Letters Blogatory

The Blog of International Judicial Assistance | By Ted Folkman of Folkman LLC

Posts by Chris Whytock

A Response to Professor Brand

Posted on May 31, 2012

Thanks again to Ted Folkman for hosting this discussion, from which I’ve learned a lot. There is much to discuss, and everyone has raised important points. However, I’ve found Professor Brand’s post particularly thought provoking as I continue to grapple with these issues—especially his comments regarding the case-specific defenses against enforcement contained in the 2005 Uniform Foreign-Country Money Judgments Recognition Act (the “UFCMJRA”) and the American Law Institute’s proposed federal statute on recognition and enforcement of foreign judgments (the “ALI Statute”). Rather than advocating a particular position, I make these comments more in the spirit of seeking a better understanding of the theory behind these case-specific exceptions—not only in the post-FNC dismissal context, but in general. Professor Brand’s response to Ted Folkman’s comments touch…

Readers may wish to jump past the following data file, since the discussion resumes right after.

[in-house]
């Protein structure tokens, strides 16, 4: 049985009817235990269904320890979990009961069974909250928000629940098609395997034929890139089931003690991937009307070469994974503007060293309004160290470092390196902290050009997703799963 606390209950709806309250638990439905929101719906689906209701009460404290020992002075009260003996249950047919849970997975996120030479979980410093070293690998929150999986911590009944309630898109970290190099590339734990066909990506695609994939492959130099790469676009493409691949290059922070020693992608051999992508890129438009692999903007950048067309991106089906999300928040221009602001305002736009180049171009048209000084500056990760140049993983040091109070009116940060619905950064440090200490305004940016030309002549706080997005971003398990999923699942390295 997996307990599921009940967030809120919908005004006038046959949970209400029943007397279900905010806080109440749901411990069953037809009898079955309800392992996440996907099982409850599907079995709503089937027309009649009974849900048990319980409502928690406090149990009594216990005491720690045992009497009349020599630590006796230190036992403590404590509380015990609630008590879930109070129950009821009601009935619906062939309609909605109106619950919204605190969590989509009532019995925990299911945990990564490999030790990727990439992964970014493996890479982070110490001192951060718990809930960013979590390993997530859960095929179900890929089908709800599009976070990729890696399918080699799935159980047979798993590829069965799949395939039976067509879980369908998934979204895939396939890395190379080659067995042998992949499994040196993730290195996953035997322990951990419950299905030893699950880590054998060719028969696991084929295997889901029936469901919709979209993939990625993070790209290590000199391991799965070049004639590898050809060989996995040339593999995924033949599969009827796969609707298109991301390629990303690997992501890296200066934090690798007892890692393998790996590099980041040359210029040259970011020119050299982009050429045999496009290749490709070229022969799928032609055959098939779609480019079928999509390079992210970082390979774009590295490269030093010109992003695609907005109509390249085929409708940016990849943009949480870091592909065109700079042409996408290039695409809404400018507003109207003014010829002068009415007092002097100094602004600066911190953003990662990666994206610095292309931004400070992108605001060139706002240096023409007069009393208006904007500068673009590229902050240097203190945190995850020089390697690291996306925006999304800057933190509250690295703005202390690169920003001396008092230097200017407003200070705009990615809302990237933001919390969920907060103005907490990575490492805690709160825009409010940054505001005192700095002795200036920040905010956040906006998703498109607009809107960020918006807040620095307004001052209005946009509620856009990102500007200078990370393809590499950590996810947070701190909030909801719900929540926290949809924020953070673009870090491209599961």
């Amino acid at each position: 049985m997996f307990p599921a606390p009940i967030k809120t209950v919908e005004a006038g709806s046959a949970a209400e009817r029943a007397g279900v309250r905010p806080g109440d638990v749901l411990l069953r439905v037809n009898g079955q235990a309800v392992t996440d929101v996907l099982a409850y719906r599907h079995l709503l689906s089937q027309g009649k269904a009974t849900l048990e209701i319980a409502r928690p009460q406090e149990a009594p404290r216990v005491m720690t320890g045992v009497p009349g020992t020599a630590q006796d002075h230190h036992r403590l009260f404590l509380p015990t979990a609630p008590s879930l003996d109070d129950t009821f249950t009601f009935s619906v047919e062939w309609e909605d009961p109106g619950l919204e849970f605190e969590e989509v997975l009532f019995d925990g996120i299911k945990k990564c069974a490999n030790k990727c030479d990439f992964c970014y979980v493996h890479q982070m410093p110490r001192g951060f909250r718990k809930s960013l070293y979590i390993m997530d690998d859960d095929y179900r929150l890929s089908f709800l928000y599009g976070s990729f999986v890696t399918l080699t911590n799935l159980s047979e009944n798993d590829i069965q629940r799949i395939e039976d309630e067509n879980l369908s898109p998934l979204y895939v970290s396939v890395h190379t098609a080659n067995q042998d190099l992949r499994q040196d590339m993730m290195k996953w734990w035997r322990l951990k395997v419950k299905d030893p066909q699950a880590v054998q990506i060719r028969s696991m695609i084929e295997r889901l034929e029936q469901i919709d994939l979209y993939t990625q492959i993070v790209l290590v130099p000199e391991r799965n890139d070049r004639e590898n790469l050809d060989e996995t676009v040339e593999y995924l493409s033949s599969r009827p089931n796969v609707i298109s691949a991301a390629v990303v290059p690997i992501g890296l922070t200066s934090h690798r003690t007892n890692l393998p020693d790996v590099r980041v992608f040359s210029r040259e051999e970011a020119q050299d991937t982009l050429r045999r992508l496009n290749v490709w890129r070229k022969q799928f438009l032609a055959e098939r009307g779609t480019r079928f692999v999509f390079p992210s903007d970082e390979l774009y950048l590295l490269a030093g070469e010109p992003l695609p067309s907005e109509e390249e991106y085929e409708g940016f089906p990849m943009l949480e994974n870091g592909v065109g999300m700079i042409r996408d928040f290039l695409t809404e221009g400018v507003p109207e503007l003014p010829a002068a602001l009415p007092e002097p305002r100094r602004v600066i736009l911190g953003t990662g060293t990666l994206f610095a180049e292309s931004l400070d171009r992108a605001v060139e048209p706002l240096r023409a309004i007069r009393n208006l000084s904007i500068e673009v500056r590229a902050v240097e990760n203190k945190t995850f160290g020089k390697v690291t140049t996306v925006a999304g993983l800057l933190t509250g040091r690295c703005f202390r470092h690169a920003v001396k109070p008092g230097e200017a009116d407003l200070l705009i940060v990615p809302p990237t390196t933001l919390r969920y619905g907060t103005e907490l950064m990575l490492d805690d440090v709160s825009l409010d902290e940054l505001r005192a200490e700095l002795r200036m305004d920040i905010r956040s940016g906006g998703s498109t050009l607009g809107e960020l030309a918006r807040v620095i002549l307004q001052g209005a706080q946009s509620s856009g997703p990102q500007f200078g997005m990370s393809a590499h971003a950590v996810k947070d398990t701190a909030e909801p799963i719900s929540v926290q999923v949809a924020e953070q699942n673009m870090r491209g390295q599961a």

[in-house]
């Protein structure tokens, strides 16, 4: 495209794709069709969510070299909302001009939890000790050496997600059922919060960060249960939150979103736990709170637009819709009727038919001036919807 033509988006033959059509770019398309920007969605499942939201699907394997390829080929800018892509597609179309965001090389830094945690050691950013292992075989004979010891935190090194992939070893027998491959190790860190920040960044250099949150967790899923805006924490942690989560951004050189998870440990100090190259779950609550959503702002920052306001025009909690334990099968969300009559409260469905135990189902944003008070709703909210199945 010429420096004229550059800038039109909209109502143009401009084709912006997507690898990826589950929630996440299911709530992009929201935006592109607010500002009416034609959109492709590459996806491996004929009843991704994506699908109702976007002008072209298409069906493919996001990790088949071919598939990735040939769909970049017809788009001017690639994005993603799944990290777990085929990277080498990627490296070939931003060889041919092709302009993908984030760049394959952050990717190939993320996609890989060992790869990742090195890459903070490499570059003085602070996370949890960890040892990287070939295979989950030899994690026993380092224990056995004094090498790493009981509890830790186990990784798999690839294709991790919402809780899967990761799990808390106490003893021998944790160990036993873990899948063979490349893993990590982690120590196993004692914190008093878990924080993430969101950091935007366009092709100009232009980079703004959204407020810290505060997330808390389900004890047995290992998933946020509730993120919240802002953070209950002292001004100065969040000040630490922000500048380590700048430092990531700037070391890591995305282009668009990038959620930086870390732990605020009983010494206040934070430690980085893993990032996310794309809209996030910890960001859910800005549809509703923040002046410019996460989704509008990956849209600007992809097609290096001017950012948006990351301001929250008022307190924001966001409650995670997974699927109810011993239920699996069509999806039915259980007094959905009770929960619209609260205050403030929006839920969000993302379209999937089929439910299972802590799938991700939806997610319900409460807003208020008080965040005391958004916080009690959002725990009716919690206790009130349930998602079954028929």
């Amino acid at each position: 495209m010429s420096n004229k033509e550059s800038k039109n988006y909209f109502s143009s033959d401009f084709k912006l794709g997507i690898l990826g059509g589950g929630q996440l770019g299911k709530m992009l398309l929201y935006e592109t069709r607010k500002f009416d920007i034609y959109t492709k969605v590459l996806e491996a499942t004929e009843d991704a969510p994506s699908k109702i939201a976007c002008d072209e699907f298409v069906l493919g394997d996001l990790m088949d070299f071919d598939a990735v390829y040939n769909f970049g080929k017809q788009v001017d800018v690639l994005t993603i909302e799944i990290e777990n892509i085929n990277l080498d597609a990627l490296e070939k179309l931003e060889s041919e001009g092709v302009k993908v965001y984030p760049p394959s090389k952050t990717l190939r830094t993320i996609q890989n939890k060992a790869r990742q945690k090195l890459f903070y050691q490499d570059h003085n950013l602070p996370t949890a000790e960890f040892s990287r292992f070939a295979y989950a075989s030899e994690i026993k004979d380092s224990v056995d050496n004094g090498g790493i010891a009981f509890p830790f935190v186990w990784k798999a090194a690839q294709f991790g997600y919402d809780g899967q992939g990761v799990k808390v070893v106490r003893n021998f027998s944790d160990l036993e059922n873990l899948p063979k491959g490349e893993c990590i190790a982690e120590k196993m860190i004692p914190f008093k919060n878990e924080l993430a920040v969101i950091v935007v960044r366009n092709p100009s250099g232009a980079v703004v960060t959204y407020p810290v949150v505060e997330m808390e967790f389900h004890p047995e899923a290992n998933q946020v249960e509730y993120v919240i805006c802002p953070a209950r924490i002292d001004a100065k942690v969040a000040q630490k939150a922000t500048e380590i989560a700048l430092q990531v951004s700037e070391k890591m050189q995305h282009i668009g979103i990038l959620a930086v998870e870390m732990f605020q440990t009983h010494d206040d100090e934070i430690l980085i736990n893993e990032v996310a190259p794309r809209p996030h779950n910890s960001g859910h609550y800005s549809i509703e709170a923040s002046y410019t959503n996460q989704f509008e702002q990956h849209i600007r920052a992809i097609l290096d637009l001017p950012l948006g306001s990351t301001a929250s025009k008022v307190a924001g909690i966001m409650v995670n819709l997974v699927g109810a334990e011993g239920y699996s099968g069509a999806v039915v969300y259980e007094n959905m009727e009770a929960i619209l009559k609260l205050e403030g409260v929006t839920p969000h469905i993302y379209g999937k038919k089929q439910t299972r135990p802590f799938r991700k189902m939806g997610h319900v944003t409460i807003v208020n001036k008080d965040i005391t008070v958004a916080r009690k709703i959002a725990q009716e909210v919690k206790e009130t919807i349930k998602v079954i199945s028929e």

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Forum Non Conveniens and the Enforcement of Foreign Judgments

Posted on May 30, 2012

Christopher A. Whytock is Assistant Professor of Law and Acting Professor of Political Science at the University of California, Irvine. The proper relationship between the forum non conveniens (“FNC”) doctrine and the enforcement of foreign judgments is debatable—but it seems quite clear that the status quo isn’t optimal. The Problem Here’s the problem. Based on the widespread belief that the US legal system is more favorable to plaintiffs than other countries’ legal systems, defendants file FNC motions to dismiss transnational suits filed against them in the United States in favor of foreign judicial systems. When they do so, they argue—as the FNC doctrine requires—that their preferred foreign judiciary is an adequate alternative forum. Sometimes, however, defendants experience what legal journalist Michael Goldhaber has called…

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